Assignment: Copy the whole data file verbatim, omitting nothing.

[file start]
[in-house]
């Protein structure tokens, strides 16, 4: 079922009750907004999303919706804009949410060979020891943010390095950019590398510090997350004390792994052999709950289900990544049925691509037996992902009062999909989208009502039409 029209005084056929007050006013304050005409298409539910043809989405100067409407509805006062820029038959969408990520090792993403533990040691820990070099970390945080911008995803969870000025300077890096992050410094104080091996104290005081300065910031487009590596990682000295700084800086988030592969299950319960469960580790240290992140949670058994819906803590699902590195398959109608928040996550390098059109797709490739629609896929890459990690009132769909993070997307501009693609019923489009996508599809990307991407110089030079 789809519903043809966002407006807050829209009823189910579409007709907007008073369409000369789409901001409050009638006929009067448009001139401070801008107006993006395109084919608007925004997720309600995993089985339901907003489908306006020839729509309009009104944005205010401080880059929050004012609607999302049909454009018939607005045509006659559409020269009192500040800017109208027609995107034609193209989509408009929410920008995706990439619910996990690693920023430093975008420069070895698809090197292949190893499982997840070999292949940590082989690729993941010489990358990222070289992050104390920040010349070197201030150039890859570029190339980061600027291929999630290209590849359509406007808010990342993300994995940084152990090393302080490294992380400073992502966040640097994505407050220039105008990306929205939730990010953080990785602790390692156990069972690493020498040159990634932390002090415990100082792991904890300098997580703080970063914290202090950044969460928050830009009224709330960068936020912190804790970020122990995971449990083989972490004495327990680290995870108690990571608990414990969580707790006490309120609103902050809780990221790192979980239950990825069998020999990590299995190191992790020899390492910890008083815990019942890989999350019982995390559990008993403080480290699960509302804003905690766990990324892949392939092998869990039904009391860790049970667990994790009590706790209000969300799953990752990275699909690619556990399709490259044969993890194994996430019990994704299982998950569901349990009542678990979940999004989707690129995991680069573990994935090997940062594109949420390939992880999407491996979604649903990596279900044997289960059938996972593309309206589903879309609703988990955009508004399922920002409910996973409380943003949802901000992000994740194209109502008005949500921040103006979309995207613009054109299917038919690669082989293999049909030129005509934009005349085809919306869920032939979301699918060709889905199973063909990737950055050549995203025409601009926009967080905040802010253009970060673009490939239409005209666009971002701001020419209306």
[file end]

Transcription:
[in-house]
């Protein structure tokens, strides 16, 4: 079922009750907004999303919706804009949410060979020891943010390095950019590398510090997350004390792994052999709950289900990544049925691509037996992902009062999909989208009502039409 029209005084056929007050006013304050005409298409539910043809989405100067409407509805006062820029038959969408990520090792993403533990040691820990070099970390945080911008995803969870000025300077890096992050410094104080091996104290005081300065910031487009590596990682000295700084800086988030592969299950319960469960580790240290992140949670058994819906803590699902590195398959109608928040996550390098059109797709490739629609896929890459990690009132769909993070997307501009693609019923489009996508599809990307991407110089030079 789809519903043809966002407006807050829209009823189910579409007709907007008073369409000369789409901001409050009638006929009067448009001139401070801008107006993006395109084919608007925004997720309600995993089985339901907003489908306006020839729509309009009104944005205010401080880059929050004012609607999302049909454009018939607005045509006659559409020269009192500040800017109208027609995107034609193209989509408009929410920008995706990439619910996990690693920023430093975008420069070895698809090197292949190893499982997840070999292949940590082989690729993941010489990358990222070289992050104390920040010349070197201030150039890859570029190339980061600027291929999630290209590849359509406007808010990342993300994995940084152990090393302080490294992380400073992502966040640097994505407050220039105008990306929205939730990010953080990785602790390692156990069972690493020498040159990634932390002090415990100082792991904890300098997580703080970063914290202090950044969460928050830009009224709330960068936020912190804790970020122990995971449990083989972490004495327990680290995870108690990571608990414990969580707790006490309120609103902050809780990221790192979980239950990825069998020999990590299995190191992790020899390492910890008083815990019942890989999350019982995390559990008993403080480290699960509302804003905690766990990324892949392939092998869990039904009391860790049970667990994790009590706790209000969300799953990752990275699909690619556990399709490259044969993890194994996430019990994704299982998950569901349990009542678990979940999004989707690129995991680069573990994935090997940062594109949420390939992880999407491996979604649903990596279900044997289960059938996972593309309206589903879309609703988990955009508004399922920002409910996973409380943003949802901000992000994740194209109502008005949500921040103006979309995207613009054109299917038919690669082989293999049909030129005509934009005349085809919306869920032939979301699918060709889905199973063909990737950055050549995203025409601009926009967080905040802010253009970060673009490939239409005209666009971002701001020419209306």